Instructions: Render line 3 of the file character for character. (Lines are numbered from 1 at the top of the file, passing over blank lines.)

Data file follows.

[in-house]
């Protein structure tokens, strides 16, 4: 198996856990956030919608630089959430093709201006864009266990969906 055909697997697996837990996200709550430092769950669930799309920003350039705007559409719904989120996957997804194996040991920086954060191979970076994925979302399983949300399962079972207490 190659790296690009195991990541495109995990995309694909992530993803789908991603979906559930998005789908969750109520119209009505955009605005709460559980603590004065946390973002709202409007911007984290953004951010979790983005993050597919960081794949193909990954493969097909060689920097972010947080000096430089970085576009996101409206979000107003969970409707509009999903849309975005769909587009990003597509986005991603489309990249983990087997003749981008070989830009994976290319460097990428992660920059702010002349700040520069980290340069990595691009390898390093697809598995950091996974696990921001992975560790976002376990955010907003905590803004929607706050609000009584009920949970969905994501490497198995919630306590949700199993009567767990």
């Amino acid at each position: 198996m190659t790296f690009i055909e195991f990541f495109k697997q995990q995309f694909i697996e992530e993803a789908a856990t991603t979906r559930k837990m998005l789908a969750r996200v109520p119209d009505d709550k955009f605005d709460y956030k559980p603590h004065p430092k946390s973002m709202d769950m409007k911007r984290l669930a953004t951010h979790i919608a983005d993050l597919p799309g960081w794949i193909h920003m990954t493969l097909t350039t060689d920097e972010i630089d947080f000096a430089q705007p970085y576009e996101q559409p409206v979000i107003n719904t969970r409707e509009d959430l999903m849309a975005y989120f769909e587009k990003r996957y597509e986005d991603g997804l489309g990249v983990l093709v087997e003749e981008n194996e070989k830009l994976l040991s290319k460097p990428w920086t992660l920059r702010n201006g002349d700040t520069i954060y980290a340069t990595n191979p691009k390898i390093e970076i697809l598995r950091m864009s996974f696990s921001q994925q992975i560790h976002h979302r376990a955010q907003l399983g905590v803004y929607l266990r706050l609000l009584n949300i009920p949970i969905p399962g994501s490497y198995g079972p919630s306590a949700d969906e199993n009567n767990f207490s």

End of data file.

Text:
């Amino acid at each position: 198996m190659t790296f690009i055909e195991f990541f495109k697997q995990q995309f694909i697996e992530e993803a789908a856990t991603t979906r559930k837990m998005l789908a969750r996200v109520p119209d009505d709550k955009f605005d709460y956030k559980p603590h004065p430092k946390s973002m709202d769950m409007k911007r984290l669930a953004t951010h979790i919608a983005d993050l597919p799309g960081w794949i193909h920003m990954t493969l097909t350039t060689d920097e972010i630089d947080f000096a430089q705007p970085y576009e996101q559409p409206v979000i107003n719904t969970r409707e509009d959430l999903m849309a975005y989120f769909e587009k990003r996957y597509e986005d991603g997804l489309g990249v983990l093709v087997e003749e981008n194996e070989k830009l994976l040991s290319k460097p990428w920086t992660l920059r702010n201006g002349d700040t520069i954060y980290a340069t990595n191979p691009k390898i390093e970076i697809l598995r950091m864009s996974f696990s921001q994925q992975i560790h976002h979302r376990a955010q907003l399983g905590v803004y929607l266990r706050l609000l009584n949300i009920p949970i969905p399962g994501s490497y198995g079972p919630s306590a949700d969906e199993n009567n767990f207490s």